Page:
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Small and large-scale chromosomal aberrations, including amplifications, deletions, and rearrangements, are commonly seen in solid tumors. In human colorectal cancer (CRC), amplification of chromosome regions 20q, 8q, 13q, 7p, 12p, and loss of 18q, 8p, 17p, 4p, and 15q are frequently observed. These regions harbor oncogenes, tumor suppressors, and DNA repair genes that are known to be involved in the etiology of the disease. A combined, high-resolution gene expression and DNA copy number approach has been applied to test the hypothesis that a more comprehensive measure of the genetic damage in CRC will reveal novel molecular targets. Here, microarrays consisting of ∼35,000 spotted oligonucleotides have been utilized to examine both gene expression and DNA copy number changes in primary colorectal tumors from patients with stage II-IV disease. A colorectal cancer tissue array containing approximately 100 CRC samples has been constructed for use in validation studies. To date, 50 primary CRC samples in which the site of metastasis and other clinical information is available have been profiled. For expression studies, an unsupervised, class-discovery algorithm was utilized to search for molecular signatures that are associated with the clinical data. A subset of samples characterized by genes involved in cell communication, signal transduction, and metabolism was identified; however, no correlation with the clinical data was found for this subset of tumors. Using class comparison and hierarchical clustering, a statistically significant set of genes discriminated between primary tumors located in the proximal (cecum, ascending colon, and transverse colon) colon from those isolated from the distal (descending, sigmoid, and rectal) colon, but no gene signatures were associated patient age, disease stage, or CEA levels. The same microarray platform was utilized for array comparative genomic hybridization (aCGH) studies. Analysis of the aCGH results revealed several chromosomal changes that have not been previously reported. A combined analysis of the aCGH and expression data, followed by validation on tumor tissue arrays, is being carried out to identify candidate genes associated with colorectal cancer.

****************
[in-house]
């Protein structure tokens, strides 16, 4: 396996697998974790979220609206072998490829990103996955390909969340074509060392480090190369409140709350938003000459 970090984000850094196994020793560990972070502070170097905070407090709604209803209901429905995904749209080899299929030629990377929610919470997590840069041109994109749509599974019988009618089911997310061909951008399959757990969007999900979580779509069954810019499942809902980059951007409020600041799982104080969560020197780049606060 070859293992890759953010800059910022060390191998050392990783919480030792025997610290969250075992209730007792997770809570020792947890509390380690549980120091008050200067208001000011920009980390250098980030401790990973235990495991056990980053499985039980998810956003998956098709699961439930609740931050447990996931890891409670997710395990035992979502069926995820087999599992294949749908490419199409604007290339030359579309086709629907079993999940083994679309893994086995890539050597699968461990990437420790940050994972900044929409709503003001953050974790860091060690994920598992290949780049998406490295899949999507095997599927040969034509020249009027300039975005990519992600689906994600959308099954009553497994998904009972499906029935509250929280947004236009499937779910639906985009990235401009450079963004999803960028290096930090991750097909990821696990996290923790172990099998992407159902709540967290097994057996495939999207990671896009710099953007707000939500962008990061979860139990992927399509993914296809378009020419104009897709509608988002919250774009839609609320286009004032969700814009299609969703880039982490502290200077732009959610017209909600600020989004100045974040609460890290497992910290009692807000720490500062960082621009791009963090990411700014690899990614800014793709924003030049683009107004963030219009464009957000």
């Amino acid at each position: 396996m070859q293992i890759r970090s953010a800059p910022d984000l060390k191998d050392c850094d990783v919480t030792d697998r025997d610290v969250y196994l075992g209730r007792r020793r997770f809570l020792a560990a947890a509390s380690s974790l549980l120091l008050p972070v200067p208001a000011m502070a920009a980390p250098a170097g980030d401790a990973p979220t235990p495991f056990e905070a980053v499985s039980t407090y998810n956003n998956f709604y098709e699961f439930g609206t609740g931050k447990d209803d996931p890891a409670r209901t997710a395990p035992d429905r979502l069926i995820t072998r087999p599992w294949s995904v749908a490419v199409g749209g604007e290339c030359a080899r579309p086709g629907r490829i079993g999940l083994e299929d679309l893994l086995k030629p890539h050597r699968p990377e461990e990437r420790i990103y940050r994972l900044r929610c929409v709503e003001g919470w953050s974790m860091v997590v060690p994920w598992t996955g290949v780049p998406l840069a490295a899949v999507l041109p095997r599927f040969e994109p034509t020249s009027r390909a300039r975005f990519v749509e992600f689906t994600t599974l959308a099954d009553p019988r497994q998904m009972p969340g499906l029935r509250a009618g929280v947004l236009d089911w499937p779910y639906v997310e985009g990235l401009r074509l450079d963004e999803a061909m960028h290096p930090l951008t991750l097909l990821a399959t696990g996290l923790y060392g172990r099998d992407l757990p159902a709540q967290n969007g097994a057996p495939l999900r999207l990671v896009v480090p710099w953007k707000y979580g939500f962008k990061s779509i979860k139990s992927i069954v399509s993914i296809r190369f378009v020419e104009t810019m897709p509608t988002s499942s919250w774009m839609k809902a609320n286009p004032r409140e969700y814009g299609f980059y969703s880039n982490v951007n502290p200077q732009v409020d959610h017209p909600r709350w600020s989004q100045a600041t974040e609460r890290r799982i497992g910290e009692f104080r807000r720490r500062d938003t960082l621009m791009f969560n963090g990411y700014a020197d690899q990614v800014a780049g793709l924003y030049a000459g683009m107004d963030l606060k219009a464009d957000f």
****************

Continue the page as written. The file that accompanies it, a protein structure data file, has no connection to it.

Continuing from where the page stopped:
[Proc Amer Assoc Cancer Res, Volume 47, 2006]